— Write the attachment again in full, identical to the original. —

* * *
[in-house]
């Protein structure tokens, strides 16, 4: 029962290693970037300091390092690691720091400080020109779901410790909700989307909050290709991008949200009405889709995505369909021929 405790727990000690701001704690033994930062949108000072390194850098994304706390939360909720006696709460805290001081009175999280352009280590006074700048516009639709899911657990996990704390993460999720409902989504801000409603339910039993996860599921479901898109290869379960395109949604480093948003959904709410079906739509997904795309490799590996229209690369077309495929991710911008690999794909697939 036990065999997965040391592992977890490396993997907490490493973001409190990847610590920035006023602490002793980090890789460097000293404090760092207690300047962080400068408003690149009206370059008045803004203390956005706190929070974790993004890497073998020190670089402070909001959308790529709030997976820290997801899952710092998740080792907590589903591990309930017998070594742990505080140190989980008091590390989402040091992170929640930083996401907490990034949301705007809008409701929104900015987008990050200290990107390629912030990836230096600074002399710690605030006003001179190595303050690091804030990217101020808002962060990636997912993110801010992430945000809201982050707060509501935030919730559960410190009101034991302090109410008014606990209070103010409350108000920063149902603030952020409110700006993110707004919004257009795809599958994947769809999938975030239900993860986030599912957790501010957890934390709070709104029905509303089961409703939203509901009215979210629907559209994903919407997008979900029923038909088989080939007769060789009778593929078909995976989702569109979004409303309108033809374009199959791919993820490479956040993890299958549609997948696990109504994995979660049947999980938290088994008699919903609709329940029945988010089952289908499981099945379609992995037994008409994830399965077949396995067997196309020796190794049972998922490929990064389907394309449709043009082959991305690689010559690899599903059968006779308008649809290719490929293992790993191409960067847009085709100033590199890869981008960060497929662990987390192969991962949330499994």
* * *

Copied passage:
[in-house]
């Protein structure tokens, strides 16, 4: 029962290693970037300091390092690691720091400080020109779901410790909700989307909050290709991008949200009405889709995505369909021929 405790727990000690701001704690033994930062949108000072390194850098994304706390939360909720006696709460805290001081009175999280352009280590006074700048516009639709899911657990996990704390993460999720409902989504801000409603339910039993996860599921479901898109290869379960395109949604480093948003959904709410079906739509997904795309490799590996229209690369077309495929991710911008690999794909697939 036990065999997965040391592992977890490396993997907490490493973001409190990847610590920035006023602490002793980090890789460097000293404090760092207690300047962080400068408003690149009206370059008045803004203390956005706190929070974790993004890497073998020190670089402070909001959308790529709030997976820290997801899952710092998740080792907590589903591990309930017998070594742990505080140190989980008091590390989402040091992170929640930083996401907490990034949301705007809008409701929104900015987008990050200290990107390629912030990836230096600074002399710690605030006003001179190595303050690091804030990217101020808002962060990636997912993110801010992430945000809201982050707060509501935030919730559960410190009101034991302090109410008014606990209070103010409350108000920063149902603030952020409110700006993110707004919004257009795809599958994947769809999938975030239900993860986030599912957790501010957890934390709070709104029905509303089961409703939203509901009215979210629907559209994903919407997008979900029923038909088989080939007769060789009778593929078909995976989702569109979004409303309108033809374009199959791919993820490479956040993890299958549609997948696990109504994995979660049947999980938290088994008699919903609709329940029945988010089952289908499981099945379609992995037994008409994830399965077949396995067997196309020796190794049972998922490929990064389907394309449709043009082959991305690689010559690899599903059968006779308008649809290719490929293992790993191409960067847009085709100033590199890869981008960060497929662990987390192969991962949330499994």